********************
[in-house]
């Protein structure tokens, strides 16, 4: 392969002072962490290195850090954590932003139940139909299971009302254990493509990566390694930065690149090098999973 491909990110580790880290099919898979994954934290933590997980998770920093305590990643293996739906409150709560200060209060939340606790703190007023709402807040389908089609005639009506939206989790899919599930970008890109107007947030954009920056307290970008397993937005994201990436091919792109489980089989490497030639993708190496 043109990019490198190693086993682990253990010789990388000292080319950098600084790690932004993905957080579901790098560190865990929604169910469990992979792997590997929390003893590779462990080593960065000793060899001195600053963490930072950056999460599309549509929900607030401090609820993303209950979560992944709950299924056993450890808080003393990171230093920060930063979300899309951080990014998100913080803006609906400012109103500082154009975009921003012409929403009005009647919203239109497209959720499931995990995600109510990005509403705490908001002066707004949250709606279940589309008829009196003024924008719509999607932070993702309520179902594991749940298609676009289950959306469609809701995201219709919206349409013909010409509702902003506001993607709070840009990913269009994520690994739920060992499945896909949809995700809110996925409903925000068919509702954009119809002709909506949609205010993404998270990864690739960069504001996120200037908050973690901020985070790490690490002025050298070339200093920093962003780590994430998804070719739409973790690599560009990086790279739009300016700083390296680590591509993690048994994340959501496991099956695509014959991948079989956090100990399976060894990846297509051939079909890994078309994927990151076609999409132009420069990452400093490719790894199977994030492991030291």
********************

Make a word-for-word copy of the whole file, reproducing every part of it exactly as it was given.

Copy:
[in-house]
């Protein structure tokens, strides 16, 4: 392969002072962490290195850090954590932003139940139909299971009302254990493509990566390694930065690149090098999973 491909990110580790880290099919898979994954934290933590997980998770920093305590990643293996739906409150709560200060209060939340606790703190007023709402807040389908089609005639009506939206989790899919599930970008890109107007947030954009920056307290970008397993937005994201990436091919792109489980089989490497030639993708190496 043109990019490198190693086993682990253990010789990388000292080319950098600084790690932004993905957080579901790098560190865990929604169910469990992979792997590997929390003893590779462990080593960065000793060899001195600053963490930072950056999460599309549509929900607030401090609820993303209950979560992944709950299924056993450890808080003393990171230093920060930063979300899309951080990014998100913080803006609906400012109103500082154009975009921003012409929403009005009647919203239109497209959720499931995990995600109510990005509403705490908001002066707004949250709606279940589309008829009196003024924008719509999607932070993702309520179902594991749940298609676009289950959306469609809701995201219709919206349409013909010409509702902003506001993607709070840009990913269009994520690994739920060992499945896909949809995700809110996925409903925000068919509702954009119809002709909506949609205010993404998270990864690739960069504001996120200037908050973690901020985070790490690490002025050298070339200093920093962003780590994430998804070719739409973790690599560009990086790279739009300016700083390296680590591509993690048994994340959501496991099956695509014959991948079989956090100990399976060894990846297509051939079909890994078309994927990151076609999409132009420069990452400093490719790894199977994030492991030291």